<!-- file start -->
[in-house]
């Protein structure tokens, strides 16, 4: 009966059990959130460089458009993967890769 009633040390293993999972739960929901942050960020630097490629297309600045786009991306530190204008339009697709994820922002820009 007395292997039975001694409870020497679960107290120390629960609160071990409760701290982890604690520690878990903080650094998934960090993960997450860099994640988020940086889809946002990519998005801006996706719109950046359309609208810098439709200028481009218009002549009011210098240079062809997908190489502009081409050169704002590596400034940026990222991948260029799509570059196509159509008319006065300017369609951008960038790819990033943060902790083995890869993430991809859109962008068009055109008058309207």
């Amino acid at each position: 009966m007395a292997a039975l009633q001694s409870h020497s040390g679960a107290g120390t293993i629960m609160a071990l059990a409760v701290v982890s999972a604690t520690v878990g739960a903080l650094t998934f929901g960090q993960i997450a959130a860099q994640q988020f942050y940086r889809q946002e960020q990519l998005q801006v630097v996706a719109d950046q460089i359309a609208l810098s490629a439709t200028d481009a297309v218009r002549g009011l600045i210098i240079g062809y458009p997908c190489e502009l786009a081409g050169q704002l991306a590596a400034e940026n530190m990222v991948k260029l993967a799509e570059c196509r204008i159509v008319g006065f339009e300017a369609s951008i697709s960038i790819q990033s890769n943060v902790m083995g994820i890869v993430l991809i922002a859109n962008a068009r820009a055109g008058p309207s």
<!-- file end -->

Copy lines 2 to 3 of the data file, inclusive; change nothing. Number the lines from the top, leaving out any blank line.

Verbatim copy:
């Protein structure tokens, strides 16, 4: 009966059990959130460089458009993967890769 009633040390293993999972739960929901942050960020630097490629297309600045786009991306530190204008339009697709994820922002820009 007395292997039975001694409870020497679960107290120390629960609160071990409760701290982890604690520690878990903080650094998934960090993960997450860099994640988020940086889809946002990519998005801006996706719109950046359309609208810098439709200028481009218009002549009011210098240079062809997908190489502009081409050169704002590596400034940026990222991948260029799509570059196509159509008319006065300017369609951008960038790819990033943060902790083995890869993430991809859109962008068009055109008058309207």
């Amino acid at each position: 009966m007395a292997a039975l009633q001694s409870h020497s040390g679960a107290g120390t293993i629960m609160a071990l059990a409760v701290v982890s999972a604690t520690v878990g739960a903080l650094t998934f929901g960090q993960i997450a959130a860099q994640q988020f942050y940086r889809q946002e960020q990519l998005q801006v630097v996706a719109d950046q460089i359309a609208l810098s490629a439709t200028d481009a297309v218009r002549g009011l600045i210098i240079g062809y458009p997908c190489e502009l786009a081409g050169q704002l991306a590596a400034e940026n530190m990222v991948k260029l993967a799509e570059c196509r204008i159509v008319g006065f339009e300017a369609s951008i697709s960038i790819q990033s890769n943060v902790m083995g994820i890869v993430l991809i922002a859109n962008a068009r820009a055109g008058p309207s």